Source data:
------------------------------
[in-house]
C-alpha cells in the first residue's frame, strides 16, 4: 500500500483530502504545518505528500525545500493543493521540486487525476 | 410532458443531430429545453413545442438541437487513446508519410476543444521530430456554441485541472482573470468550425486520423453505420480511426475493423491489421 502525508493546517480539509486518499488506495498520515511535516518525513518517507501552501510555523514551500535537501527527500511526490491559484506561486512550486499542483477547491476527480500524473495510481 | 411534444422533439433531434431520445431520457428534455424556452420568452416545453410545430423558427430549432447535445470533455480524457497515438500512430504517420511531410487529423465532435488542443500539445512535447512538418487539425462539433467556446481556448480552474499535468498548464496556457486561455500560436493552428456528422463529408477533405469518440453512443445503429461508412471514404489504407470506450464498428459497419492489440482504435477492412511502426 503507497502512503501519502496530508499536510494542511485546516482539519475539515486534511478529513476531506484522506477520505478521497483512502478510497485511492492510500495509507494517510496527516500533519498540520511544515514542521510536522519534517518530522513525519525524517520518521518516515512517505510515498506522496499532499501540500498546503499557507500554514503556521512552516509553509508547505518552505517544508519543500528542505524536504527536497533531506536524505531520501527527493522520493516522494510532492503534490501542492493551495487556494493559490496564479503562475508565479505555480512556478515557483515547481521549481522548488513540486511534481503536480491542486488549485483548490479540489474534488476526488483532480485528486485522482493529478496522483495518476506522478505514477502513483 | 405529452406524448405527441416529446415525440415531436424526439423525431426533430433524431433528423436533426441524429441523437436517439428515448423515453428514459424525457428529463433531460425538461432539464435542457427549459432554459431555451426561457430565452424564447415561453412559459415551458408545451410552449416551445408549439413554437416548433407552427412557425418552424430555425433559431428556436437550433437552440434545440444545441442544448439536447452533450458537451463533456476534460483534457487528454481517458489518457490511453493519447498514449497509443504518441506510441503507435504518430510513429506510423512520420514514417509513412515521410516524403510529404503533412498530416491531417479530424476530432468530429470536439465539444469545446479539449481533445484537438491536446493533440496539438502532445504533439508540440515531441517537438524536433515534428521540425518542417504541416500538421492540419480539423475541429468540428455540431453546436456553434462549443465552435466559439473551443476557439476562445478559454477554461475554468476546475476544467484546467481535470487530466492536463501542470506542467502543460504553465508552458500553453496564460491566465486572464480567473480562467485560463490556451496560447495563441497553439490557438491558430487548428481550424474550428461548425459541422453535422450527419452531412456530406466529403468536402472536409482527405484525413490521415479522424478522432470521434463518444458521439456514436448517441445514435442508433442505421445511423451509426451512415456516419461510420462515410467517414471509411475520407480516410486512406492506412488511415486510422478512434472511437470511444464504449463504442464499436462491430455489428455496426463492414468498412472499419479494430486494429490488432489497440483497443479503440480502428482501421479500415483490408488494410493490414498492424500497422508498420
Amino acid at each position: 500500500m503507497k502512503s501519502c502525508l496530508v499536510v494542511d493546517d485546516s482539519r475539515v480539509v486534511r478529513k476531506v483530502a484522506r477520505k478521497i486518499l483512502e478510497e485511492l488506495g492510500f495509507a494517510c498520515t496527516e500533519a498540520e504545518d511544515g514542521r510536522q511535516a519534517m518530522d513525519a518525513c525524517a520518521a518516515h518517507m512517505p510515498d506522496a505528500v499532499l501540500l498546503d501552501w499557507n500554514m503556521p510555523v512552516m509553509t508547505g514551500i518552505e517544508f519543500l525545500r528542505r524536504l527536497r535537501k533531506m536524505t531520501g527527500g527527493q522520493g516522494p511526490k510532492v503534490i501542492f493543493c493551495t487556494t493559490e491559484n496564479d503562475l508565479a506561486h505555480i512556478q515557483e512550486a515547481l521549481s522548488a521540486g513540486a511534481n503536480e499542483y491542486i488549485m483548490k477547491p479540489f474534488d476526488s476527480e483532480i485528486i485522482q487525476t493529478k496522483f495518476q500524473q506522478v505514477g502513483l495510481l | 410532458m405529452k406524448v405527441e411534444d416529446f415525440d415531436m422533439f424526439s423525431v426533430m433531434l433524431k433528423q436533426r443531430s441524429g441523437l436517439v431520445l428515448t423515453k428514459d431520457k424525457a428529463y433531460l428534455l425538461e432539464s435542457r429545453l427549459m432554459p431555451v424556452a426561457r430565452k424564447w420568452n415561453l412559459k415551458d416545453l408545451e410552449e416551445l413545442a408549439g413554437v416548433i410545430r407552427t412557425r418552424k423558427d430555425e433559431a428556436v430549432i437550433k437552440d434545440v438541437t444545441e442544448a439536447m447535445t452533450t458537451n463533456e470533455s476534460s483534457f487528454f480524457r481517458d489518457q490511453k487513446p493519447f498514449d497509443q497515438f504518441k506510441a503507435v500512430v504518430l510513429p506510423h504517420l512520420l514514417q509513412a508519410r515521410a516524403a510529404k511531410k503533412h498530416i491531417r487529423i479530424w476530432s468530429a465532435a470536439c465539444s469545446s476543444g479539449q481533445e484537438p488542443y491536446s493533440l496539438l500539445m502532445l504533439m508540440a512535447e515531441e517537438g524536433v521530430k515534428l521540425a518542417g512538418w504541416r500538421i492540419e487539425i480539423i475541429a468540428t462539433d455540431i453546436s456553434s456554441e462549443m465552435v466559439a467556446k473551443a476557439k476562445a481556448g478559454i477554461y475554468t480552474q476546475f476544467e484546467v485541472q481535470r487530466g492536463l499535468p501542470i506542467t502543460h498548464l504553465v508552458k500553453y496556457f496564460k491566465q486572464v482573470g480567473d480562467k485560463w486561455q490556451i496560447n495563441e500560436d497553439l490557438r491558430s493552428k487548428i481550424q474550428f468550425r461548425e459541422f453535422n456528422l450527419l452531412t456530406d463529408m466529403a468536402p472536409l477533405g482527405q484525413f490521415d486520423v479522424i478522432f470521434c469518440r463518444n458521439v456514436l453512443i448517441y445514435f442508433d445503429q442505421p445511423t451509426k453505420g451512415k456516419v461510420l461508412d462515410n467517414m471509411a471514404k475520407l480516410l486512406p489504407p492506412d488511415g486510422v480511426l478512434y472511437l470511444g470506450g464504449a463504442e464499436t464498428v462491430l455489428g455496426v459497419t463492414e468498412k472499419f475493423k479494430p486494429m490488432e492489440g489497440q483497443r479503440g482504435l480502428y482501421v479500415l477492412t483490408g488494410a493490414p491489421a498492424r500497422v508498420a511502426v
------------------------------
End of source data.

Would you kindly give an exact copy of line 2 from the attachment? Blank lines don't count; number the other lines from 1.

C-alpha cells in the first residue's frame, strides 16, 4: 500500500483530502504545518505528500525545500493543493521540486487525476 | 410532458443531430429545453413545442438541437487513446508519410476543444521530430456554441485541472482573470468550425486520423453505420480511426475493423491489421 502525508493546517480539509486518499488506495498520515511535516518525513518517507501552501510555523514551500535537501527527500511526490491559484506561486512550486499542483477547491476527480500524473495510481 | 411534444422533439433531434431520445431520457428534455424556452420568452416545453410545430423558427430549432447535445470533455480524457497515438500512430504517420511531410487529423465532435488542443500539445512535447512538418487539425462539433467556446481556448480552474499535468498548464496556457486561455500560436493552428456528422463529408477533405469518440453512443445503429461508412471514404489504407470506450464498428459497419492489440482504435477492412511502426 503507497502512503501519502496530508499536510494542511485546516482539519475539515486534511478529513476531506484522506477520505478521497483512502478510497485511492492510500495509507494517510496527516500533519498540520511544515514542521510536522519534517518530522513525519525524517520518521518516515512517505510515498506522496499532499501540500498546503499557507500554514503556521512552516509553509508547505518552505517544508519543500528542505524536504527536497533531506536524505531520501527527493522520493516522494510532492503534490501542492493551495487556494493559490496564479503562475508565479505555480512556478515557483515547481521549481522548488513540486511534481503536480491542486488549485483548490479540489474534488476526488483532480485528486485522482493529478496522483495518476506522478505514477502513483 | 405529452406524448405527441416529446415525440415531436424526439423525431426533430433524431433528423436533426441524429441523437436517439428515448423515453428514459424525457428529463433531460425538461432539464435542457427549459432554459431555451426561457430565452424564447415561453412559459415551458408545451410552449416551445408549439413554437416548433407552427412557425418552424430555425433559431428556436437550433437552440434545440444545441442544448439536447452533450458537451463533456476534460483534457487528454481517458489518457490511453493519447498514449497509443504518441506510441503507435504518430510513429506510423512520420514514417509513412515521410516524403510529404503533412498530416491531417479530424476530432468530429470536439465539444469545446479539449481533445484537438491536446493533440496539438502532445504533439508540440515531441517537438524536433515534428521540425518542417504541416500538421492540419480539423475541429468540428455540431453546436456553434462549443465552435466559439473551443476557439476562445478559454477554461475554468476546475476544467484546467481535470487530466492536463501542470506542467502543460504553465508552458500553453496564460491566465486572464480567473480562467485560463490556451496560447495563441497553439490557438491558430487548428481550424474550428461548425459541422453535422450527419452531412456530406466529403468536402472536409482527405484525413490521415479522424478522432470521434463518444458521439456514436448517441445514435442508433442505421445511423451509426451512415456516419461510420462515410467517414471509411475520407480516410486512406492506412488511415486510422478512434472511437470511444464504449463504442464499436462491430455489428455496426463492414468498412472499419479494430486494429490488432489497440483497443479503440480502428482501421479500415483490408488494410493490414498492424500497422508498420